How API discovery Provides a North Star View to Attaining Security Compliance
Traceable’s API Catalog provides detailed API discovery and risk posture management, at scale, enabling data insights provider NextRoll to meet compliance and bug resolution requirements.
Customer: NextRoll, a leading Marketing data insights company, uses machine learning to generate insights that improve its customers marketing strategies by targeting buyers in strategic ways from one platform.
Challenge: NextRoll needed to discover and catalog its current inventory and growing use of APIs to best secure their data flows and to remain compliant.
Solution: Traceable’s API catalog and API attack protection capabilities allow NextRoll to perpetually maintain an up-to-date inventory of all APIs and to immediately secure their sensitive data flows, reducing the potential for data breaches.
8x increased visibility
Mean time to triage has reduced from 1 day to less than one hour
12x cost savings by reducing triage time
Replacing WAF solution
Traceable platform eliminates the need for 3 separate security tools
Close customer relationship helps Traceable to scale with NextRoll
NextRoll confronts API security head on with Traceable
In today’s world of abundant applications, the overwhelming concern of data privacy creates unique challenges for security and compliance teams. Maintaining a delicate balance of data gathering and analysis – while protecting that data from exposure and attacks – requires the right platform.
Companies that collect and process large amounts of data via APIs also have to be cognizant of protecting that data in new ways to remain compliant with ever-changing regulatory mandates. “One of the biggest focuses we have is on end-users’ data rights. We need to be extremely conscious that the data is being used correctly and is protected,” said Nicolas Valcárcel, Head of Product Security at NextRoll.
A company that processes and interprets market data to deliver strategic insights, NextRoll felt the significant impact of an unknown API catalog and attack surface. Such API sprawl and an unknown – and therefore vulnerable – attack surface comes as a major concern. Aside from adhering to compliance standards, Valcárcel recognized a problem requiring remediation as part of their drive to better understand their APIs. “In order to have privacy context, I need to look at the APIs to see where the data flows. And in order to secure the data and prevent data leakage, I need to secure those APIs as well,” explained Valcárcel.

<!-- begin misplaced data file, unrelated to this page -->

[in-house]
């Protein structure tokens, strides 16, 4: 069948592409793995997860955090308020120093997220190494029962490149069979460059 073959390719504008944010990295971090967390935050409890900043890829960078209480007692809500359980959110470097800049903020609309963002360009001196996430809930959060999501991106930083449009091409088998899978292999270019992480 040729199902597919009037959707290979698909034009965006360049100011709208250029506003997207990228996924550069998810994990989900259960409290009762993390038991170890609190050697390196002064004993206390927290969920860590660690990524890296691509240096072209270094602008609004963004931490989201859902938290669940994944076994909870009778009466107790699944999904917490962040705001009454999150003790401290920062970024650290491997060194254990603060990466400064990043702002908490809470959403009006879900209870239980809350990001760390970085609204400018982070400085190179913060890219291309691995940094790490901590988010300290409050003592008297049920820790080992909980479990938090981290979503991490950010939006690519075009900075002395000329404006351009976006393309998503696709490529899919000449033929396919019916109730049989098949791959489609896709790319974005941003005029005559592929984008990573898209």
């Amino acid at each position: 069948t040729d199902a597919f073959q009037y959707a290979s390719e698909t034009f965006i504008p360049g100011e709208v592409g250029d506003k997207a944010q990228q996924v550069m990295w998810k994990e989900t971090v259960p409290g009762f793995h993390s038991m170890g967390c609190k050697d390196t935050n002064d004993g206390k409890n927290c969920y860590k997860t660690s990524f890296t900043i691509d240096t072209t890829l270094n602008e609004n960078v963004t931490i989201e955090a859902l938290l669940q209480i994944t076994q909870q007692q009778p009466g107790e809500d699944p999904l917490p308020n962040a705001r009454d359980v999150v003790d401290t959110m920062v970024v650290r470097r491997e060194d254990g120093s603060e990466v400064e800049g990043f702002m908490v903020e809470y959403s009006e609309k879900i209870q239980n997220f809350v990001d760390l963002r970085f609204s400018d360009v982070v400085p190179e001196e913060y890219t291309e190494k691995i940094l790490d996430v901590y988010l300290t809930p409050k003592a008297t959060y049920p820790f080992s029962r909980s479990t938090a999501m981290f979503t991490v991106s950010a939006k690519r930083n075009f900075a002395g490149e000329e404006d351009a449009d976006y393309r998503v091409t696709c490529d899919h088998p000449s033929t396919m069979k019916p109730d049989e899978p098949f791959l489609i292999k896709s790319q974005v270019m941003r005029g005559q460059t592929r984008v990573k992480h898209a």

Cataloging their APIs without the proper solution was an insurmountable challenge. The frequency of changes to APIs began to create serious difficulties in understanding risk posture, and without an accurate API inventory, it’s even harder to prevent data loss, exfiltration, and attacks. “We have a very big microservice architecture – a lot of microservices, and a lot of moving parts. We’re processing petabytes of data a day on internet traffic related to people’s preferences. And some of those microservices or even pipelines do not have a data store. They just go through an API that collects data, processes it, and outputs it to another API,” said Valcárcel.
The lack of visibility into their APIs made it hard for the Product Security team at NextRoll to manage their large data sets in a way that will scale with the ever-changing industry regulations. Their concern became how to remain compliant in protecting their APIs and the end-users’ data without slowing down their data processing.
Head of Product Security, NextRoll
With Traceable, now I understand where the data is going. We knew we had data that was at risk, and with Traceable we are able to find and secure all data flowing through APIs using a single platform”
Outdated security practices leaves security teams blindfolded